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The Outside Story

The first wood turtles I ever saw

Since as far back as I can remember, the sight of a group of turtles basking on a log has made me pause to enjoy their prehistoric appearance. Most summer days during my early childhood were spent wading in neighborhood ponds to stalk painted turtles and spotted turtles with a long-handled net, while avoiding the larger snapping turtles that were lurking beneath the surface. Stumbling upon an eastern box turtle or a musk turtle, something that has happened far too infrequently, was often the natural history highlight of my year.

This summer, I had what may be my best turtle day ever when I stopped my car to help a turtle cross the road. It turned out to be a rare wood turtle, the first I had ever seen, and an animal that is unmistakable for its striking appearance.
Wood turtles (Glyptemys insculpta) are easy to identify among other New England turtles because of the pyramid-like pattern of ridges and grooves on each scute (the bony plates on their shells) and the vibrant orange coloration on the sides of their necks and legs. Their undersides - called plastrons - are yellowish in color with several large brown or black patches. Adult wood turtles grow to about nine inches long, a bit larger than our common painted turtles. The one I saw appeared to be on the large end of the scale.

Found throughout New England, their range extends east to Nova Scotia, south to northern Virginia, and west to Minnesota. While wood turtles seldom stray far from slow-moving streams with sandy bottoms and heavily vegetated banks, those in the east are believed to be more terrestrial than the more aquatic western populations. My turtle was discovered adjacent to a wooded stream near a local fishing hole, which looked to me to be ideal habitat.

Sexual maturity among wood turtles occurs between 10 and 14 years, and mating peaks in the spring and again in the fall. Nesting typically occurs between May and July in areas of soft soil free from flooding and devoid of large vegetation. Females may build several false nests - occasionally even in an abandoned muskrat burrow - before settling on one site and laying between four and 12 eggs. When hatchlings emerge, they are just an inch-and-a-half in length, but they grow rapidly during the first years of their lives. Their expected lifespan in the wild is about 50 years.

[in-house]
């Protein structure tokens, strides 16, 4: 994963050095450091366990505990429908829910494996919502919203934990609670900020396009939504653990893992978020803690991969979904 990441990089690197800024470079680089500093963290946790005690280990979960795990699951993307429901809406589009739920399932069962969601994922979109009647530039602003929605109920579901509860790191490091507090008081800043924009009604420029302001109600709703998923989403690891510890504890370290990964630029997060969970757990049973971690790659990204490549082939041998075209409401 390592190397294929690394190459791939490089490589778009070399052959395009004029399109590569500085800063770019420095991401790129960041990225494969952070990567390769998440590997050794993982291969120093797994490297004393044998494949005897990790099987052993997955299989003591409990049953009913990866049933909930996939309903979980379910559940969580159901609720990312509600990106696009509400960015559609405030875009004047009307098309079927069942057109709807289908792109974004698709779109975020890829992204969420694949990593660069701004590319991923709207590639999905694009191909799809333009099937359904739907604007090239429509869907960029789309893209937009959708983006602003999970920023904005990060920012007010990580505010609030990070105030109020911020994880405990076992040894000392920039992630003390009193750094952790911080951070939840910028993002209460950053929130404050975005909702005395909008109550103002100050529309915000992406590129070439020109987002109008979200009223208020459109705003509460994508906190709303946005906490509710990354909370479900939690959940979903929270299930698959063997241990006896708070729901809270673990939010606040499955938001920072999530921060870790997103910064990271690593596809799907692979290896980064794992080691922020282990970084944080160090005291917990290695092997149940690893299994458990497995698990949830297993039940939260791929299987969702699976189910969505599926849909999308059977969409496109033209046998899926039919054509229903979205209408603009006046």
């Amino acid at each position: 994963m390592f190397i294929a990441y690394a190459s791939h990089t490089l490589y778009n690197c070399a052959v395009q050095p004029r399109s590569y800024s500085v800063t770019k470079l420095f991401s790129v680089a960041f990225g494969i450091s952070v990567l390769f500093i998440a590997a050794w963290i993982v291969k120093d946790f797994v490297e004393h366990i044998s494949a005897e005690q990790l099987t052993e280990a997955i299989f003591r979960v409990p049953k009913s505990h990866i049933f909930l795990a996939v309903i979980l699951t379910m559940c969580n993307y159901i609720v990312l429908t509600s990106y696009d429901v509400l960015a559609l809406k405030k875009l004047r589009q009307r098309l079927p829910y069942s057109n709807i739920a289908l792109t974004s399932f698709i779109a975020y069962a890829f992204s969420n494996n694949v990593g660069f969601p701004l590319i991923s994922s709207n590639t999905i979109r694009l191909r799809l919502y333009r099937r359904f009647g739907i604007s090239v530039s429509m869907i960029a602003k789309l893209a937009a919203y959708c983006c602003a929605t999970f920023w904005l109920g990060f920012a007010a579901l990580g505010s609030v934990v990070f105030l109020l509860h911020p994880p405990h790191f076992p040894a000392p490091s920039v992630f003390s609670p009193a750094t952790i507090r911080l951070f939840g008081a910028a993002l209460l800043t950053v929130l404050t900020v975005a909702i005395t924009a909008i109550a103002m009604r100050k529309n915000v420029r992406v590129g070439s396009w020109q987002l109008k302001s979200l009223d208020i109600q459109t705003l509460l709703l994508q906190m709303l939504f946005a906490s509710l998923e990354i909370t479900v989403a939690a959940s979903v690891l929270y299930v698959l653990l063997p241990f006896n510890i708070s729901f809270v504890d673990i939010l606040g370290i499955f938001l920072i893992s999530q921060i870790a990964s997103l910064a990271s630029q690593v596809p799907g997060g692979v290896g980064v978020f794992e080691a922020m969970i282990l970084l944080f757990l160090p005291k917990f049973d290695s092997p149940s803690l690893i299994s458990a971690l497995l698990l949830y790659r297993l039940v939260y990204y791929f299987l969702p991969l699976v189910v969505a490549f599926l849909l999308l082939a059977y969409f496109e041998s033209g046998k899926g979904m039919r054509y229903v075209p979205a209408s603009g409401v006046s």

Wood turtles are most active early in the morning and in late afternoon. They spend considerable time basking in the sun along the edge of streams in the warmer months, but during cold temperatures they are usually in the water. Through the winter, they hibernate in the mud at the bottom of a stream, individually or in groups, where they rarely move. They feed on berries, beetles, millipedes, slugs, and a variety of insects, as well as fungi, mosses, and carrion, and they occasionally fall prey to raccoons, otters, foxes, and cats.

In Vermont and New Hampshire, wood turtles are protected, and it is illegal to collect them. They are a protected species in most other states in the Northeast as well. The species is in decline throughout much of its range, largely due to development, clearing of streamside vegetation, the black market pet trade, and inadvertent collisions with cars and mowers. The latter reason is why I made a point of assisting the wood turtle I encountered across the road.

When I released the turtle, it chugged along through the nearby vegetation and disappeared on its way toward a gurgling stream. It's a site I know I'll be revisiting this fall to keep an eye out for its offspring, and to remind myself of my best turtle day ever.

Todd McLeish is an author and natural history writer. His most recent book is entitled, Norwhals: Arctic Whales in a Melting World. The illustration for this column was drawn by Adelaide Tyrol. The Outside Story is assigned and edited by Northern Woodlands magazine and sponsored by the Wellborn Ecology Fund of New Hampshire Charitable Foundation.